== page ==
A lonely middle-aged catering manager spends all of his time studying tapes of an eccentric TV chef. Meanwhile, a young woman is making her way from Ireland to find her boy friend, who ... See full summary »
A mentally unstable Vietnam war veteran works as a night-time taxi driver in New York City where the perceived decadence and sleaze feeds his urge for violent action, attempting to save a preadolescent prostitute in the process.
Robert De Niro,
After getting into a serious car accident, a TV director discovers an underground sub-culture of scarred, omnisexual car-crash victims who use car accidents and the raw sexual energy they produce to try to rejuvenate his sex life with his wife.
The movie is based on the infamous "Stanford Prison Experiment" conducted in 1971. A makeshift prison is set up in a research lab, complete with cells, bars and surveillance cameras. For ... See full summary »
A lonely middle-aged catering manager spends all of his time studying tapes of an eccentric TV chef. Meanwhile, a young woman is making her way from Ireland to find her boy friend, who moved to England to get a job in a lawn-mower factory. On arrival, she makes an early contact with the caterer, who recommends a boarding room to her. Slowly, it is revealed that the caterer has in fact befriended and subsequently abused more than a dozen young women. He, of course, now sets his sights on this woman. Much of the story is told in flashbacks, revealing how each of the characters grew to the point where they now find themselves. However, the drama of the character interaction is more important to director, Atom Egoyan, than the potential horror of the situation. Written by
John Sacksteder <firstname.lastname@example.org>
Joseph Ambrose Hilditch:
No one's blaming you, dear. Things - happen. Things take a turn. We live in a miracle. That's the promise. That's the future. The pain will wash away. The healing will commence.
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Atom Egoyan has again created another striking work of art with his adaptation of the William Trevor novel, "Felicia's Journey". The director of such great films as: "Exotica", "The Sweet Hereafter" and "Speaking Parts" has ventured from his Canadian world to that of the British Isles. He does so effortlessly and again confronts an amazing story told in only the way he can.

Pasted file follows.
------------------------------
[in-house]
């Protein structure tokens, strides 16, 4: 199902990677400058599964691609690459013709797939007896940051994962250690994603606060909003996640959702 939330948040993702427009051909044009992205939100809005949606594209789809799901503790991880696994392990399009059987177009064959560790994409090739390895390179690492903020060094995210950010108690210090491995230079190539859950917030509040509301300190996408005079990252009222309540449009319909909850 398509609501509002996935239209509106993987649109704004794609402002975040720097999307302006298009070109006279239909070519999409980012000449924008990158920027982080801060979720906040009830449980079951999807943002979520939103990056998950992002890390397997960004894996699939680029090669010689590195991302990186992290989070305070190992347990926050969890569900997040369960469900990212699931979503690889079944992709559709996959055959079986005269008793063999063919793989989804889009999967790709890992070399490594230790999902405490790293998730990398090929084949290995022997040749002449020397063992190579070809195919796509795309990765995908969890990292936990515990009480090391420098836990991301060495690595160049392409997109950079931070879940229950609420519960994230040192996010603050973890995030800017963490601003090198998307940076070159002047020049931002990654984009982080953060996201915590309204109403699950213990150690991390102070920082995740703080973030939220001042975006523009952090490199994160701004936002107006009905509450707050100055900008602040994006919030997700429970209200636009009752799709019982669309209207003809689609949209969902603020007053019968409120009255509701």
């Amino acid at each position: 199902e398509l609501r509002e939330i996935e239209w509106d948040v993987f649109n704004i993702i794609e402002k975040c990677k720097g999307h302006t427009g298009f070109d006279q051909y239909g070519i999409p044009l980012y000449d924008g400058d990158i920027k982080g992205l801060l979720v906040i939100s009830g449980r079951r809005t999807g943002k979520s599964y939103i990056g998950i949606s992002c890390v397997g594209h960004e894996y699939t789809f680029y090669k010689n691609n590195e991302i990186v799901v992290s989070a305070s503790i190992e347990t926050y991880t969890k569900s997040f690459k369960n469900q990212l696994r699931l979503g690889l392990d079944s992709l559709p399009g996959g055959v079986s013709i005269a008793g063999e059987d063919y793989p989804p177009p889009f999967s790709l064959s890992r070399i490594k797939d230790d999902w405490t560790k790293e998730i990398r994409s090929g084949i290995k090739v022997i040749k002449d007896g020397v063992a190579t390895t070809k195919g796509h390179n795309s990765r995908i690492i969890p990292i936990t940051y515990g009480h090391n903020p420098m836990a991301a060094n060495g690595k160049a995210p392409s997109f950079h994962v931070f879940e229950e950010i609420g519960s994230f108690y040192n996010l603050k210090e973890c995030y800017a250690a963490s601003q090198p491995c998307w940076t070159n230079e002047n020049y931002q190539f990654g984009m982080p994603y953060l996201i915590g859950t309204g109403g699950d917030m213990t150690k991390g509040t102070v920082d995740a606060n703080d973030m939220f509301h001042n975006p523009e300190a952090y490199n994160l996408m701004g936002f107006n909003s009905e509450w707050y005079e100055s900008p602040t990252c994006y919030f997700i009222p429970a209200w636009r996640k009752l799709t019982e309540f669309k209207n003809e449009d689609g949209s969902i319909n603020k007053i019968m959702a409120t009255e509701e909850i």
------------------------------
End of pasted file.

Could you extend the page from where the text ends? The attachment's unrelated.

The film has the air of confidence from a film maker who has now truly found his rhythm and the ability to bring it to a mass audience. He again starts with a dark theme and manages to keep his world secretive until the final frames keeping the audience riveted. His amazing talent continues with the ability to elicit amazing performances from both established actors like Bob Hoskins and new faces like Elaine Cassidy as well as his ever lovely and talented wife, Arsinee Khanjian.
Hoskins has one of this year's best performances. The chilling Mr. Hildich would have been muddled by a lesser actor, turned into a poor man's Hannibal Lecter. But Hoskins makes the character grow with the film, he only gets more menacing as the film progresses...but never too menacing that you can't feel for him. Cassidy is equally skilled in bringing young Felicia to life. A young woman who is lonely and confused, but determined to see her dreams fulfilled. Also a special mention should be given to Claire Benedict who plays Miss Calligary...a missionary who never quite knows when to quit...even for her own good.
The story does unfold in a series of flashbacks, so those with short attention spans may need to avoid this film. But in doing so, they would rob themselves of an amazing story.
A key element to the film is Mychael Danna's musical score for the film. Music is used much more as a key player in the film than Egoyan has used in the past. It works greatly to his advantage.
This film was the opening night to the 24th Toronto International Film Festival...it was an incredible way to begin the fest. It certainly will be remembered by me for many years to come. Thank you Mr. Egoyan.
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